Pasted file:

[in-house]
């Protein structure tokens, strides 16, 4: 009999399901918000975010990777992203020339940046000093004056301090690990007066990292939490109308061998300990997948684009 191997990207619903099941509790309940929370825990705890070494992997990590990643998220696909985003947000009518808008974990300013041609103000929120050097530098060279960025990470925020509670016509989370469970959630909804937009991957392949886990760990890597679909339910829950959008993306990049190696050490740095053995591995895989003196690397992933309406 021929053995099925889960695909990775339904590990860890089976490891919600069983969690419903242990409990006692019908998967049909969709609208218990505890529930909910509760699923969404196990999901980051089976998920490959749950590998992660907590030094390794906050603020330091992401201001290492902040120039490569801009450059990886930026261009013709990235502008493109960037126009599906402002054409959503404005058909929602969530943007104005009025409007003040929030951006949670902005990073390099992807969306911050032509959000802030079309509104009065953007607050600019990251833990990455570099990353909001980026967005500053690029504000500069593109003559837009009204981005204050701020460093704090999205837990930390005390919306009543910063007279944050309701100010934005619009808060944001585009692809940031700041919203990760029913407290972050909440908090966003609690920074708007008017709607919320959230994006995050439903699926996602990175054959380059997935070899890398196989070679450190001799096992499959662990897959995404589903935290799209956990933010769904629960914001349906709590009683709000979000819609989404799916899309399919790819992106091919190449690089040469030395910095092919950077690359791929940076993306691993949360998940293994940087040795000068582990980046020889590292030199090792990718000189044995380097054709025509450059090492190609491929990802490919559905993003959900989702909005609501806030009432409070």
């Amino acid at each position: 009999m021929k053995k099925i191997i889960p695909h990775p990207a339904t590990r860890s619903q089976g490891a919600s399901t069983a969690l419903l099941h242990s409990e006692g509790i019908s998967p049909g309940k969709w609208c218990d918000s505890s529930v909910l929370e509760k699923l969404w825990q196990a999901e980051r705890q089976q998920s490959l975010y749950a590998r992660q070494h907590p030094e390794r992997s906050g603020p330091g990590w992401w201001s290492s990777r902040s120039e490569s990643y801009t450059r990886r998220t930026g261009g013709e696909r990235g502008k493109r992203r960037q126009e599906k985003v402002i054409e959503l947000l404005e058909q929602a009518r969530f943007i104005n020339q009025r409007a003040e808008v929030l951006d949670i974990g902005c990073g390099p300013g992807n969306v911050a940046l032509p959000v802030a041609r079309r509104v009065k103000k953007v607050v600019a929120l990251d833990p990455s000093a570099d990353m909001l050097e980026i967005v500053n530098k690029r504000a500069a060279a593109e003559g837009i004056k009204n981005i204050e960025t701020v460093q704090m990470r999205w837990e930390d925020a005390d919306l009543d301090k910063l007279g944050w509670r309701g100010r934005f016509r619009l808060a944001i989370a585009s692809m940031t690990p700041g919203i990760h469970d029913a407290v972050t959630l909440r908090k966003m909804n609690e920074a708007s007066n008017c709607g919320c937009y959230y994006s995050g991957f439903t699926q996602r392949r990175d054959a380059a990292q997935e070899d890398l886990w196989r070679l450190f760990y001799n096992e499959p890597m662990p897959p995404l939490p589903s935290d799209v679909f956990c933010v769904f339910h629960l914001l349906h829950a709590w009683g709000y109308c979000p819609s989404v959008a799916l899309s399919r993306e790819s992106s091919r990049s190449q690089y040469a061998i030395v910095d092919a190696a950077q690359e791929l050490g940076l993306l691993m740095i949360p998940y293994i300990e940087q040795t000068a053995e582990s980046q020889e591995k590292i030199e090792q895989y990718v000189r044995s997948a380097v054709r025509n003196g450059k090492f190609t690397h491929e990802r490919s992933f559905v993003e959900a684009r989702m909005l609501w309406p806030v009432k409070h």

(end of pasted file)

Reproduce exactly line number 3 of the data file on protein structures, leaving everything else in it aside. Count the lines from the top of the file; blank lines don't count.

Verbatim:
């Amino acid at each position: 009999m021929k053995k099925i191997i889960p695909h990775p990207a339904t590990r860890s619903q089976g490891a919600s399901t069983a969690l419903l099941h242990s409990e006692g509790i019908s998967p049909g309940k969709w609208c218990d918000s505890s529930v909910l929370e509760k699923l969404w825990q196990a999901e980051r705890q089976q998920s490959l975010y749950a590998r992660q070494h907590p030094e390794r992997s906050g603020p330091g990590w992401w201001s290492s990777r902040s120039e490569s990643y801009t450059r990886r998220t930026g261009g013709e696909r990235g502008k493109r992203r960037q126009e599906k985003v402002i054409e959503l947000l404005e058909q929602a009518r969530f943007i104005n020339q009025r409007a003040e808008v929030l951006d949670i974990g902005c990073g390099p300013g992807n969306v911050a940046l032509p959000v802030a041609r079309r509104v009065k103000k953007v607050v600019a929120l990251d833990p990455s000093a570099d990353m909001l050097e980026i967005v500053n530098k690029r504000a500069a060279a593109e003559g837009i004056k009204n981005i204050e960025t701020v460093q704090m990470r999205w837990e930390d925020a005390d919306l009543d301090k910063l007279g944050w509670r309701g100010r934005f016509r619009l808060a944001i989370a585009s692809m940031t690990p700041g919203i990760h469970d029913a407290v972050t959630l909440r908090k966003m909804n609690e920074a708007s007066n008017c709607g919320c937009y959230y994006s995050g991957f439903t699926q996602r392949r990175d054959a380059a990292q997935e070899d890398l886990w196989r070679l450190f760990y001799n096992e499959p890597m662990p897959p995404l939490p589903s935290d799209v679909f956990c933010v769904f339910h629960l914001l349906h829950a709590w009683g709000y109308c979000p819609s989404v959008a799916l899309s399919r993306e790819s992106s091919r990049s190449q690089y040469a061998i030395v910095d092919a190696a950077q690359e791929l050490g940076l993306l691993m740095i949360p998940y293994i300990e940087q040795t000068a053995e582990s980046q020889e591995k590292i030199e090792q895989y990718v000189r044995s997948a380097v054709r025509n003196g450059k090492f190609t690397h491929e990802r490919s992933f559905v993003e959900a684009r989702m909005l609501w309406p806030v009432k409070h």